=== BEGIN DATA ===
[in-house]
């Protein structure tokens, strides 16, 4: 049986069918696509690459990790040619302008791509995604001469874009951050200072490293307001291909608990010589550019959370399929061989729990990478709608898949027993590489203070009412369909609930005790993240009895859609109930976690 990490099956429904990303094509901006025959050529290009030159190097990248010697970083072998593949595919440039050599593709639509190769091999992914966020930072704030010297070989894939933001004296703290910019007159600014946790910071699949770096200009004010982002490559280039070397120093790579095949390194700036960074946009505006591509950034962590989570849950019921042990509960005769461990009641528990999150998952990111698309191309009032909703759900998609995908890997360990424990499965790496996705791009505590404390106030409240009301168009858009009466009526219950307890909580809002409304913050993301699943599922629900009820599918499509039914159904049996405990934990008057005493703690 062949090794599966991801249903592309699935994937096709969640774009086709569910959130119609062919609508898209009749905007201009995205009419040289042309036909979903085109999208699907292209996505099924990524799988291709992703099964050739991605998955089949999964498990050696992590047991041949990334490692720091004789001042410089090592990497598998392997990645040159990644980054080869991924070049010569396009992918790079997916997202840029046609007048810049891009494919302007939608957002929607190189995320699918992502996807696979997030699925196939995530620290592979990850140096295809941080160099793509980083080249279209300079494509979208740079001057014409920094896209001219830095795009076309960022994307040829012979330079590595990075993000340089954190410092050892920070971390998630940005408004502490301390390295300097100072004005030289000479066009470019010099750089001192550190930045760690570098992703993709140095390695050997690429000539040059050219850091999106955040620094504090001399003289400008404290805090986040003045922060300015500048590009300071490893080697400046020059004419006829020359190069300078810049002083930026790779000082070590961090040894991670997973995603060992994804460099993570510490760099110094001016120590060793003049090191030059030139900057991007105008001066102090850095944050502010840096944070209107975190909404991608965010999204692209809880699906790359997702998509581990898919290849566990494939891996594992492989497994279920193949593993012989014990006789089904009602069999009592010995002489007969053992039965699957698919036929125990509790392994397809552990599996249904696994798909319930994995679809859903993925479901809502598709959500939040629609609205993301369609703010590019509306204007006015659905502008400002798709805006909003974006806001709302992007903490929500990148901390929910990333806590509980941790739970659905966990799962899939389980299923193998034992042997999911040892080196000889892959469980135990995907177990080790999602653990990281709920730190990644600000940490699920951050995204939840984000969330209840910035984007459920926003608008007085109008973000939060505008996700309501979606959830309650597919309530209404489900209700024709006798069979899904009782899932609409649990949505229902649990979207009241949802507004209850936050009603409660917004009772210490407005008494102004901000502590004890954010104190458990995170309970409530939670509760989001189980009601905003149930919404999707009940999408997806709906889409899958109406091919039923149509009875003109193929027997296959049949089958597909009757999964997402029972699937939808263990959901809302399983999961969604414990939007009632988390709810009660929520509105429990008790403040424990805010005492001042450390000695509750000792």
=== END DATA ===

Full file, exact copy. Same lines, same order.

[in-house]
């Protein structure tokens, strides 16, 4: 049986069918696509690459990790040619302008791509995604001469874009951050200072490293307001291909608990010589550019959370399929061989729990990478709608898949027993590489203070009412369909609930005790993240009895859609109930976690 990490099956429904990303094509901006025959050529290009030159190097990248010697970083072998593949595919440039050599593709639509190769091999992914966020930072704030010297070989894939933001004296703290910019007159600014946790910071699949770096200009004010982002490559280039070397120093790579095949390194700036960074946009505006591509950034962590989570849950019921042990509960005769461990009641528990999150998952990111698309191309009032909703759900998609995908890997360990424990499965790496996705791009505590404390106030409240009301168009858009009466009526219950307890909580809002409304913050993301699943599922629900009820599918499509039914159904049996405990934990008057005493703690 062949090794599966991801249903592309699935994937096709969640774009086709569910959130119609062919609508898209009749905007201009995205009419040289042309036909979903085109999208699907292209996505099924990524799988291709992703099964050739991605998955089949999964498990050696992590047991041949990334490692720091004789001042410089090592990497598998392997990645040159990644980054080869991924070049010569396009992918790079997916997202840029046609007048810049891009494919302007939608957002929607190189995320699918992502996807696979997030699925196939995530620290592979990850140096295809941080160099793509980083080249279209300079494509979208740079001057014409920094896209001219830095795009076309960022994307040829012979330079590595990075993000340089954190410092050892920070971390998630940005408004502490301390390295300097100072004005030289000479066009470019010099750089001192550190930045760690570098992703993709140095390695050997690429000539040059050219850091999106955040620094504090001399003289400008404290805090986040003045922060300015500048590009300071490893080697400046020059004419006829020359190069300078810049002083930026790779000082070590961090040894991670997973995603060992994804460099993570510490760099110094001016120590060793003049090191030059030139900057991007105008001066102090850095944050502010840096944070209107975190909404991608965010999204692209809880699906790359997702998509581990898919290849566990494939891996594992492989497994279920193949593993012989014990006789089904009602069999009592010995002489007969053992039965699957698919036929125990509790392994397809552990599996249904696994798909319930994995679809859903993925479901809502598709959500939040629609609205993301369609703010590019509306204007006015659905502008400002798709805006909003974006806001709302992007903490929500990148901390929910990333806590509980941790739970659905966990799962899939389980299923193998034992042997999911040892080196000889892959469980135990995907177990080790999602653990990281709920730190990644600000940490699920951050995204939840984000969330209840910035984007459920926003608008007085109008973000939060505008996700309501979606959830309650597919309530209404489900209700024709006798069979899904009782899932609409649990949505229902649990979207009241949802507004209850936050009603409660917004009772210490407005008494102004901000502590004890954010104190458990995170309970409530939670509760989001189980009601905003149930919404999707009940999408997806709906889409899958109406091919039923149509009875003109193929027997296959049949089958597909009757999964997402029972699937939808263990959901809302399983999961969604414990939007009632988390709810009660929520509105429990008790403040424990805010005492001042450390000695509750000792």